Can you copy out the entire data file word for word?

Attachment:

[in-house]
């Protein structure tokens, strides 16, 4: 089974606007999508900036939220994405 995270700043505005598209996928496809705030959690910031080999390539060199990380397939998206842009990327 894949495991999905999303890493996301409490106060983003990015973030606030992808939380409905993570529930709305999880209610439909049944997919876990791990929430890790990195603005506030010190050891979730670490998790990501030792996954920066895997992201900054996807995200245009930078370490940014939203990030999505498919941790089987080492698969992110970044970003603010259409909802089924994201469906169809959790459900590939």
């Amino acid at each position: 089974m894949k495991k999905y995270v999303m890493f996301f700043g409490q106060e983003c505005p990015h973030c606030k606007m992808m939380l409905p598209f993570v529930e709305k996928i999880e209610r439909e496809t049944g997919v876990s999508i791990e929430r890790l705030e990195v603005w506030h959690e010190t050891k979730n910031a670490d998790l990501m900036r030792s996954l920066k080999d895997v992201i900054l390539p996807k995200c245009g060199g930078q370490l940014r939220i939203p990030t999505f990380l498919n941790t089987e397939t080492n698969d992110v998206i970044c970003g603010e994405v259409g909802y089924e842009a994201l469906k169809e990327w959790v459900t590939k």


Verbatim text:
[in-house]
């Protein structure tokens, strides 16, 4: 089974606007999508900036939220994405 995270700043505005598209996928496809705030959690910031080999390539060199990380397939998206842009990327 894949495991999905999303890493996301409490106060983003990015973030606030992808939380409905993570529930709305999880209610439909049944997919876990791990929430890790990195603005506030010190050891979730670490998790990501030792996954920066895997992201900054996807995200245009930078370490940014939203990030999505498919941790089987080492698969992110970044970003603010259409909802089924994201469906169809959790459900590939």
């Amino acid at each position: 089974m894949k495991k999905y995270v999303m890493f996301f700043g409490q106060e983003c505005p990015h973030c606030k606007m992808m939380l409905p598209f993570v529930e709305k996928i999880e209610r439909e496809t049944g997919v876990s999508i791990e929430r890790l705030e990195v603005w506030h959690e010190t050891k979730n910031a670490d998790l990501m900036r030792s996954l920066k080999d895997v992201i900054l390539p996807k995200c245009g060199g930078q370490l940014r939220i939203p990030t999505f990380l498919n941790t089987e397939t080492n698969d992110v998206i970044c970003g603010e994405v259409g909802y089924e842009a994201l469906k169809e990327w959790v459900t590939k």